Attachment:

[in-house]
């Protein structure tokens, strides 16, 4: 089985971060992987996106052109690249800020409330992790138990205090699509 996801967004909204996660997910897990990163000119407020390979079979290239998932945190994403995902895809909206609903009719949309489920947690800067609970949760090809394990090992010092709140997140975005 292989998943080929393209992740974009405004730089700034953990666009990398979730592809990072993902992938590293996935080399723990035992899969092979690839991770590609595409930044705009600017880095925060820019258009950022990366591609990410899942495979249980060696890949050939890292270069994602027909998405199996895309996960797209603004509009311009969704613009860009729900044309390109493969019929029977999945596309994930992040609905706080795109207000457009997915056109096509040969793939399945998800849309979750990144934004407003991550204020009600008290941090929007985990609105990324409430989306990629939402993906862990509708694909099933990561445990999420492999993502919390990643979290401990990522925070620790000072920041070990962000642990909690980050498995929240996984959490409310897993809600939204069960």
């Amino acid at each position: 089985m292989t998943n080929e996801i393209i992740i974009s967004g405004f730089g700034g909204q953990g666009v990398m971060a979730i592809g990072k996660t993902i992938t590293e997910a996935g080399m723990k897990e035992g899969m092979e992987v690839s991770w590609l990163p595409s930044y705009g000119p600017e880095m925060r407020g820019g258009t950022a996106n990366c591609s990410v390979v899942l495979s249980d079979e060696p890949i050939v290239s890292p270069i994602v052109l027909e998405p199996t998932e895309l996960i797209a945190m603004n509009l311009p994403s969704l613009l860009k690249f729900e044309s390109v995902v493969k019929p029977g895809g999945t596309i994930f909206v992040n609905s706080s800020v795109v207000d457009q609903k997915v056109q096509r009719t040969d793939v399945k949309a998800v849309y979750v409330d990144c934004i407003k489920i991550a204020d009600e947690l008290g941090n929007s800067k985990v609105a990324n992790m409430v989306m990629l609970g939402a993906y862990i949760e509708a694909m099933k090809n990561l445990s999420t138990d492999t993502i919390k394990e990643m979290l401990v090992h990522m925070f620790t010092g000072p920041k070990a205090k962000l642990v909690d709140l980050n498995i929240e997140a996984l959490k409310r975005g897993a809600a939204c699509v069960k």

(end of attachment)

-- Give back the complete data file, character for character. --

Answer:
[in-house]
């Protein structure tokens, strides 16, 4: 089985971060992987996106052109690249800020409330992790138990205090699509 996801967004909204996660997910897990990163000119407020390979079979290239998932945190994403995902895809909206609903009719949309489920947690800067609970949760090809394990090992010092709140997140975005 292989998943080929393209992740974009405004730089700034953990666009990398979730592809990072993902992938590293996935080399723990035992899969092979690839991770590609595409930044705009600017880095925060820019258009950022990366591609990410899942495979249980060696890949050939890292270069994602027909998405199996895309996960797209603004509009311009969704613009860009729900044309390109493969019929029977999945596309994930992040609905706080795109207000457009997915056109096509040969793939399945998800849309979750990144934004407003991550204020009600008290941090929007985990609105990324409430989306990629939402993906862990509708694909099933990561445990999420492999993502919390990643979290401990990522925070620790000072920041070990962000642990909690980050498995929240996984959490409310897993809600939204069960």
């Amino acid at each position: 089985m292989t998943n080929e996801i393209i992740i974009s967004g405004f730089g700034g909204q953990g666009v990398m971060a979730i592809g990072k996660t993902i992938t590293e997910a996935g080399m723990k897990e035992g899969m092979e992987v690839s991770w590609l990163p595409s930044y705009g000119p600017e880095m925060r407020g820019g258009t950022a996106n990366c591609s990410v390979v899942l495979s249980d079979e060696p890949i050939v290239s890292p270069i994602v052109l027909e998405p199996t998932e895309l996960i797209a945190m603004n509009l311009p994403s969704l613009l860009k690249f729900e044309s390109v995902v493969k019929p029977g895809g999945t596309i994930f909206v992040n609905s706080s800020v795109v207000d457009q609903k997915v056109q096509r009719t040969d793939v399945k949309a998800v849309y979750v409330d990144c934004i407003k489920i991550a204020d009600e947690l008290g941090n929007s800067k985990v609105a990324n992790m409430v989306m990629l609970g939402a993906y862990i949760e509708a694909m099933k090809n990561l445990s999420t138990d492999t993502i919390k394990e990643m979290l401990v090992h990522m925070f620790t010092g000072p920041k070990a205090k962000l642990v909690d709140l980050n498995i929240e997140a996984l959490k409310r975005g897993a809600a939204c699509v069960k």